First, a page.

2. Your questions are welcomed! We don’t mind telling you about the court system in Ethiopia or the in-country requirements in Nicaragua or the rules of the foster system. We’re glad to talk about adoption, and we’re thankful you care. I assure you we didn’t enter adoption lightly, so sharing details of this HUGE PIECE OF OUR LIVES is cathartic. Plus, we want you to know more because we’re all secretly hoping you’ll adopt later. (This is not true.) (Yes it is.)
3. When you say you’re praying for us and our waiting children, and you actually really are, not only does that soothe our troubled souls, but according to Scripture, it activates the heavens. So pray on, dear friends. Pray on. That is always the right thing to say. And please actually do it. We need people to stand in the gap for us when we are too tired and discouraged to keep praying the same words another day.
4. If you can, please become telepathic to determine which days we want to talk about adoption and which days we’d rather you just show up on our doorstep with fresh figs from the Farmer’s Market (thanks, Katie) or kidnap us away in the middle of the day to go see Bridesmaids. Sometimes we need you to make us laugh and remember what it feels like to be carefree for a few hours. If you’re not sure which day we’re having, just pre-buy movie tickets and show up with the figs, and when we answer the door, hold them all up and ask, “Would you like to talk for an hour uninterrupted about waiting for a court date?” We’ll respond to whichever one fits.
Supporting Families After the Airport
You went to the airport. The baby came down the escalator to cheers and balloons. The long adoption journey is over and your friends are home with their new baby / toddler / twins / siblings / teenager. Everyone is happy. Maybe Fox News even came out and filmed the big moment and “your friend” babbled like an idiot and didn’t say one constructive word about adoption and also she looked really sweaty during her interview. (Really? That happened to me too. Weird.)
How can you help? By not saying or doing these things:
1. I mean this nicely, but don’t come over for awhile. Most of us are going to hole up in our homes with our little tribe and attempt to create a stable routine without a lot of moving parts. This is not because we hate you; it’s because we are trying to establish the concept of “home” with our newbies, and lots of strangers coming and going makes them super nervous and unsure, especially strangers who are talking crazy language to them and trying to touch their hair.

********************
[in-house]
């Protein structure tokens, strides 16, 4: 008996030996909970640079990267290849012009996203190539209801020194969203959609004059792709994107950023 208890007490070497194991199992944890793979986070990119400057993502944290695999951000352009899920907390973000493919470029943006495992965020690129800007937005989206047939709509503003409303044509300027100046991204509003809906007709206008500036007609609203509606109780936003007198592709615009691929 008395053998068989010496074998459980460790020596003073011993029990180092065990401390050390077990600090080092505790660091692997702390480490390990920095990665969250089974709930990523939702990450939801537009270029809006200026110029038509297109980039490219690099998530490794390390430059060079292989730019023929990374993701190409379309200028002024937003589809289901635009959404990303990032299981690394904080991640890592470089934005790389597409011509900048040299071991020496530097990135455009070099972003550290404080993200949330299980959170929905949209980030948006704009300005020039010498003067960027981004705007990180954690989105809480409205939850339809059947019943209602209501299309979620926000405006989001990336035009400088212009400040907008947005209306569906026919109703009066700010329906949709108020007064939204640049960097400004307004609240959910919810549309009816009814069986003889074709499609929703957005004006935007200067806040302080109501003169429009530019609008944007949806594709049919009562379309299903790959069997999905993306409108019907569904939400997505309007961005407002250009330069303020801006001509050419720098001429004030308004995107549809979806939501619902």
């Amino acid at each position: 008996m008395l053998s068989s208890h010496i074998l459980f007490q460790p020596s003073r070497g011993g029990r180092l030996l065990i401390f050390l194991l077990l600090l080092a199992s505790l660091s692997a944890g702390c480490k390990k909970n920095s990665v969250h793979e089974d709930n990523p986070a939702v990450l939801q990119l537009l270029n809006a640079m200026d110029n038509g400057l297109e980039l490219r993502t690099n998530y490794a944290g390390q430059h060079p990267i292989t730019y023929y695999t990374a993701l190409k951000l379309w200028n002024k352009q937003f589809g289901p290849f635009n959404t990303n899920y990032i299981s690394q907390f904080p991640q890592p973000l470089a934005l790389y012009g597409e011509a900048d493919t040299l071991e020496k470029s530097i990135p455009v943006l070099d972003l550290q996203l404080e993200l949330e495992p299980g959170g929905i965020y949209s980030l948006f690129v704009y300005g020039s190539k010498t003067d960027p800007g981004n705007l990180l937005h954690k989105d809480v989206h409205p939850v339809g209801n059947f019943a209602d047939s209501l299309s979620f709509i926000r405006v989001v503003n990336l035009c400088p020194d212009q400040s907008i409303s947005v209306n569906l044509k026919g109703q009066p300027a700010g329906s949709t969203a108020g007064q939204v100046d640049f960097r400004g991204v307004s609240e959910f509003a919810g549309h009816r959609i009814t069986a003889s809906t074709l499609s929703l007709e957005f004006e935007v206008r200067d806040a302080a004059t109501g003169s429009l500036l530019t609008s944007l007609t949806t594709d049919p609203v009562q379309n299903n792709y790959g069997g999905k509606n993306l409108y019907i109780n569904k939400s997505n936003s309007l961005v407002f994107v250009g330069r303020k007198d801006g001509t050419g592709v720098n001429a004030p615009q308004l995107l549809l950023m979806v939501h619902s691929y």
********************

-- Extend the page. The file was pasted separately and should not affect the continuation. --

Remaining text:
2. Please do not touch, hug, kiss, or use physical affection with our kids for a few months. We absolutely know your intentions are good, but attachment is super tricky with abandoned kids, and they have had many caregivers, so when multiple adults (including extended family) continue to touch and hold them in their new environment, they become confused about who to bond with. This actually delays healthy attachment egregiously. It also teaches them that any adult or stranger can touch them without their permission, and believe me, many adoptive families are working HARD to undo the damage already done by this position. Thank you so much for respecting these physical boundaries.
3. For the next few months, do not assume the transition is easy. For 95% of us, it so is not. And this isn’t because our family is dysfunctional or our kids are lemons, but because this phase is so very hard on everyone. I can’t tell you how difficult it was to constantly hear: “You must be so happy!” and “Is life just so awesome now that they’re here??” and “Your family seems just perfect now!” I wanted that to be true so deeply, but I had no idea how to tell you that our home was actually a Trauma Center. (I did this in a passive aggressive way by writing this blog, which was more like “An Open Letter to Everyone Who Knows Us and Keeps Asking Us How Happy We Are.”) Starting with the right posture with your friends – this is hard right now – will totally help you become a safe friend to confide in / break down in front of / draw strength from.
4. Do not act shocked if we tell you how hard the early stages are. Do not assume adoption was a mistake. Do not worry we have ruined our lives. Do not talk behind our backs about how terribly we’re doing and how you’re worried that we are suicidal. Do not ask thinly veiled questions implying that we are obviously doing something very, very wrong. Do not say things like, “I was so afraid it was going to be like this” or “Our other friends didn’t seem to have these issues at all.” Just let us struggle. Be our friends in the mess of it. We’ll get better.